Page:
In general, encephaloceles are congenital (present at birth) and caused by failure of the neural tube to close completely in a developing fetus. This results in sac-like bulges of nerve tissue that come through gaps in the skull. Encephaloceles of the temporal bone are typically acquired rather than congenital and caused by head trauma, erosion of temporal bone by chronic suppurative otitis media/cholesteatoma, iatrogenic due to mastoid surgery or sometimes are idiopathic (form spontaneously). Temporal bone encephaloceles may be asymptomatic for years but eventually produce conductive hearing loss, meningitis, cerebrospinal fluid (CSF) leaks, facial nerve weakness or (rarely) seizures.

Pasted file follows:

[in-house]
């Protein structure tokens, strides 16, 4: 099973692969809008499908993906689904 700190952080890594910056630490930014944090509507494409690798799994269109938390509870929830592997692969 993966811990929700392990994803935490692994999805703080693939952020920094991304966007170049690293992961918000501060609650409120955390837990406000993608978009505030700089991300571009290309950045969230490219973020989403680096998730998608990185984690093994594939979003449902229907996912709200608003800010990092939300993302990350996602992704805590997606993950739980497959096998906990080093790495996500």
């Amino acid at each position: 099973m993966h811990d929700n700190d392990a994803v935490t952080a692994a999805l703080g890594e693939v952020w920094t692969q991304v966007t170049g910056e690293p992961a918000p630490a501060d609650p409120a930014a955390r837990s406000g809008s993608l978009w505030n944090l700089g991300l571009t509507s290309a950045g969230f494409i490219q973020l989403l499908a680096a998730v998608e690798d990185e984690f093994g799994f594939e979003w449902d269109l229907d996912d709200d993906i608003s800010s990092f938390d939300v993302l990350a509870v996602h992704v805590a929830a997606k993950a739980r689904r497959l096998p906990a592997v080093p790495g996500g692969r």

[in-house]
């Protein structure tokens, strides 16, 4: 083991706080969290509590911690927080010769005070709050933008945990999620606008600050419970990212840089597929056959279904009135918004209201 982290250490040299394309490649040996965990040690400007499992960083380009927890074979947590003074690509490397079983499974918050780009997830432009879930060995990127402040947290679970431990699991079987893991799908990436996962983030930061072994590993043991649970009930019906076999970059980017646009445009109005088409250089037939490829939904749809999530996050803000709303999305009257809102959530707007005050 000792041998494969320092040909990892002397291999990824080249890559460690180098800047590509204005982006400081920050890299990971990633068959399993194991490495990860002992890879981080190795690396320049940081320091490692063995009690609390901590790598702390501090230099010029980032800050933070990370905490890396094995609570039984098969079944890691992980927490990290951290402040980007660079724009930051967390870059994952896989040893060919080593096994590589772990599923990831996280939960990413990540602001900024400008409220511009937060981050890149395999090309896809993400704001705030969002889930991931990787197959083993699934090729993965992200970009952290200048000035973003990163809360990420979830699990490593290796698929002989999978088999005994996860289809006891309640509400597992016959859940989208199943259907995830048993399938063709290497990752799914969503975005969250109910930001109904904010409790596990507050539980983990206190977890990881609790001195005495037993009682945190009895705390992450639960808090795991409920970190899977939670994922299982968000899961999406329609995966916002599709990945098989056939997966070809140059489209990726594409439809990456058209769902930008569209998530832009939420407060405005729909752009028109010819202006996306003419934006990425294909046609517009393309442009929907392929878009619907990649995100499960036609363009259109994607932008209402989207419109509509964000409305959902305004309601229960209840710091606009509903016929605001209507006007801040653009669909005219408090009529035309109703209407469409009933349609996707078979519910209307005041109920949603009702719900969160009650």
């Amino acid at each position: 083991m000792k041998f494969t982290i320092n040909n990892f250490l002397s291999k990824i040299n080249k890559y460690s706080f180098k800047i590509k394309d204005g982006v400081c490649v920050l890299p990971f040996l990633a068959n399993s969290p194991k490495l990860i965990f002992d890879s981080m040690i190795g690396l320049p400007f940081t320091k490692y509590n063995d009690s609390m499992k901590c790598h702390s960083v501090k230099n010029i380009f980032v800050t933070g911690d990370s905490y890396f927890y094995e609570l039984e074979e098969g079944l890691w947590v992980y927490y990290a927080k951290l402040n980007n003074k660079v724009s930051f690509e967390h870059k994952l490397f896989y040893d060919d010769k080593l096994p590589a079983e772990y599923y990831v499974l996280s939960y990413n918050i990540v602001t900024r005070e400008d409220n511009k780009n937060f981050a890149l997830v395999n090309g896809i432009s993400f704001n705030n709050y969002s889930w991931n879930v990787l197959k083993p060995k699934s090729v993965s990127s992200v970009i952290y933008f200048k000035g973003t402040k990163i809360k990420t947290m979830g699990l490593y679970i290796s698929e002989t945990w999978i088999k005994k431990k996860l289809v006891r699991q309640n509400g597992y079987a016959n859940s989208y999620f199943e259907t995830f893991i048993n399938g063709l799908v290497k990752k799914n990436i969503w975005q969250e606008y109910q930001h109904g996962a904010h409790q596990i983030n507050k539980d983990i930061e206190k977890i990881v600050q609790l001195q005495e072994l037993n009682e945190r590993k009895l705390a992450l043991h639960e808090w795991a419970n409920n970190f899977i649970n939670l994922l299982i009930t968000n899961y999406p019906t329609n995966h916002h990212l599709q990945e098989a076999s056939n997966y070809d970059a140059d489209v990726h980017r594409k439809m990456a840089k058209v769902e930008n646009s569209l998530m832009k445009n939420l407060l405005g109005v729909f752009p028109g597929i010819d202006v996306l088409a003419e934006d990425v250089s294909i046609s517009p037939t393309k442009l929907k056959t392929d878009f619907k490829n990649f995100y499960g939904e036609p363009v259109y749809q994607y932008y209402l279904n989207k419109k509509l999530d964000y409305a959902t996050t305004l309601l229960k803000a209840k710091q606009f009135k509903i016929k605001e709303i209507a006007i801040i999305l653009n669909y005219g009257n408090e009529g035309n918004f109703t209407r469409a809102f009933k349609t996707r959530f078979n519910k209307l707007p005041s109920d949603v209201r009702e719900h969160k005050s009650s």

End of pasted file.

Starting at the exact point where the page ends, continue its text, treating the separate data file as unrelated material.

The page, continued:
Diagnosis of a temporal bone encephalocele is made after obtaining a thorough medical history, performing a microscope exam of the ears and evaluating temporal bone imaging (CT scans of the temporal bones or MRI scans with internal auditory canal protocol). Surgery is the only treatment option. Several surgical techniques including transmastoid and middle cranial fossa approaches are available to address these skull base defects, and the method recommended depends on the size and location of the encephalocele. The primary goal of surgery is to stop CSF leaks and prevent brain herniation, with preservation of hearing and middle ear function whenever possible.